This carries on from my first blog and answers the questions : Are you part of a sewing group – what do you get out of it?
So, I had got as far as discovering Project Linus at the Craft Fayre. This is a volunteer organisation who make quilts for sick children in hospital and hospice also children who are going to be adopted, in fact, any child in need of a hug. This organisation started in America and now has organisers all over England. I just thought it was a lovely idea, although I was very nervous if I could offer the right standard of work being an accomplished sewer but a learner at quilting.
When I first rang our local organiser she was very encouraging. It took me ages to present my first finished quilt as I ended up starting again ! I had tried to use some hexagons I was given, which seemed fine, so I sewed loads together then ran the steam iron over them when I noticed this smell of damp. This panel was washed about five times and I could still detect a musty smell when I ironed it (although much improved). I realised the standard needed to be a lot better, especially for babies, so went and bought some fabric and started again. Immediately I felt better about things and began to have more confidence in the finished product.
The co-ordinator had pointed out that a of of the Linus quilts were backed with fleece. This is cosy for the children, very much a modern approach. So bought some lemon fleece and wadding at the same time as the fabric. I didn’t realise that people don’t normally put the wadding in if they are using fleece!
I finished a basic “Granny’s Garden” with the hexagons, then embroidered some flowers in some of the hexagons. I sandwiched this onto some wadding, then the fleece. This turned out to be really cosy and is a technique I have used again since. The quilting was a mixture of hand quilting (covered with embroidery stitches) and machine quilting
I was nervous taking this in to the Linus group but was given a brilliant reception. I found the Linus bit box which meant I came home with lots of offcuts. I was also very inspired to see what the other women were doing. Our local group meets once a month, also there are quilting groups at our local shop (Midsomer Quilting). There is always a warm welcome and lots of encouragement at both of these groups. I have learnt loads and have made a lot of friends since I joined. Last year I had an exhibition of paintings at Wells Museum and invited our Project Linus group to use one of the rooms. We had a quilt exhibition and a raffle and am proud that we made hundreds of pounds for the organisation.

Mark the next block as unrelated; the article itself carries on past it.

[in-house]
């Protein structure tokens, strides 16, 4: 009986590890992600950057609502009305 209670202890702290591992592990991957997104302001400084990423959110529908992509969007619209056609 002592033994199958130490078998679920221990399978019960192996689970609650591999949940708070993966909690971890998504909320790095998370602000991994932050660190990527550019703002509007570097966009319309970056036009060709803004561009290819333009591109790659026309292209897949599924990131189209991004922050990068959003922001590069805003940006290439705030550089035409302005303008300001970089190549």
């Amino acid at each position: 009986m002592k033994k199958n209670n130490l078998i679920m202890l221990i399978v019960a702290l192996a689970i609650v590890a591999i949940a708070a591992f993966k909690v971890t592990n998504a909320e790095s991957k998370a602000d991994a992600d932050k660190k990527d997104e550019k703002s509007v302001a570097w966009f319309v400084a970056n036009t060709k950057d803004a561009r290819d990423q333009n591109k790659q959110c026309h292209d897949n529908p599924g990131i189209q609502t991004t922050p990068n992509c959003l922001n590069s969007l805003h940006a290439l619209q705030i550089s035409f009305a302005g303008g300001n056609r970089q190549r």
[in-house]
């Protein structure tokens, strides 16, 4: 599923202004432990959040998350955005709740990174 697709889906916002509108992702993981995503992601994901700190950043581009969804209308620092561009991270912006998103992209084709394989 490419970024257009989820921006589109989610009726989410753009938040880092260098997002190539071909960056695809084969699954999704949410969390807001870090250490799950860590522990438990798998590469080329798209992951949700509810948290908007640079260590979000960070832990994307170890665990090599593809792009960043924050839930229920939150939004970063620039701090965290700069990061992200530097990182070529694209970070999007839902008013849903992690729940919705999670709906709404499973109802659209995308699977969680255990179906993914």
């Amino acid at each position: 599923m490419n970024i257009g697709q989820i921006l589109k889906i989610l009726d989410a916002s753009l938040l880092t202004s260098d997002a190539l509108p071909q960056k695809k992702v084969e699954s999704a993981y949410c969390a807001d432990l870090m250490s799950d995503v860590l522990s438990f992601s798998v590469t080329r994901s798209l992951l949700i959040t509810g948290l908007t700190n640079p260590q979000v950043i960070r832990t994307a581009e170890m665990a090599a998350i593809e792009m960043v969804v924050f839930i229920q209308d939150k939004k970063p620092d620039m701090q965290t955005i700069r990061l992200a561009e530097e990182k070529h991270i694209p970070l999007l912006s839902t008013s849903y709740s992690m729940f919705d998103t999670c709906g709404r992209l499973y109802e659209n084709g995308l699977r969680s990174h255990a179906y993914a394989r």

At the moment I really miss these groups, I think writing this blog will go some way to help me to feel involved in something, and show me all the things I still have to learn !!
Since that first quilt I did many exploratory projects to try and learn what I was doing.
All the quilts below have been made from fabric from the fabulous Linus bits box.
The Noah’s Ark panel has been hand quilted and then finished on the machine around the edge. I use the Gutermann hand quilting thread as I am heavy handed and tend to snap other thread. It also is pre-coated so it doesn’t tangle too much and is easy to thread.
The Owls panel, I traced the Owls and then used a light box to transfer the same owl onto the plain fabric and hand quilted these before finishing the wavy lines on the machine. I use the quilting pens which disappear when you iron them.
The Treasure Island panel had been abandoned as it had a hole in it so I appliqued a shape over it and then hand quilted the panel, finishing the edge on the machine. The hand quilting is all different colours to match the printed shapes. I have a confession to make, I can’t do the rocking stitch. I have had a lesson from a very patient woman and still can’t do it. As I am trying to enjoy what I do, I am not letting it stop me, I enjoy the two-handed stab stitch approach, I use a big quilting hoop (I have long arms). I haven’t given up on the rocking stitch but refuse to let my inability hold me back
The butterfly quilt was supposed to be quilted on the machine, but after starting it I got into such a pickle trying to force this bulk through a domestic machine I got out Jack the Ripper and unpicked the lot. Several months later, here is the finished hand quilted product (thanks to lockdown – so it’s not all bad).
I have a Victorian folding screen in the main room of the cottage. This doubles as a recording studio for my musician husband and a sewing room for me. I have started to use the screen as a store/design wall. These are stitch and flip squares for my latest random quilt and I like the squares so much that I think they’ll be there for a while.
Every time I see a quilt I want to try it, so my only complaint is that no-one warned me about the heavily addictive nature of quilting !!!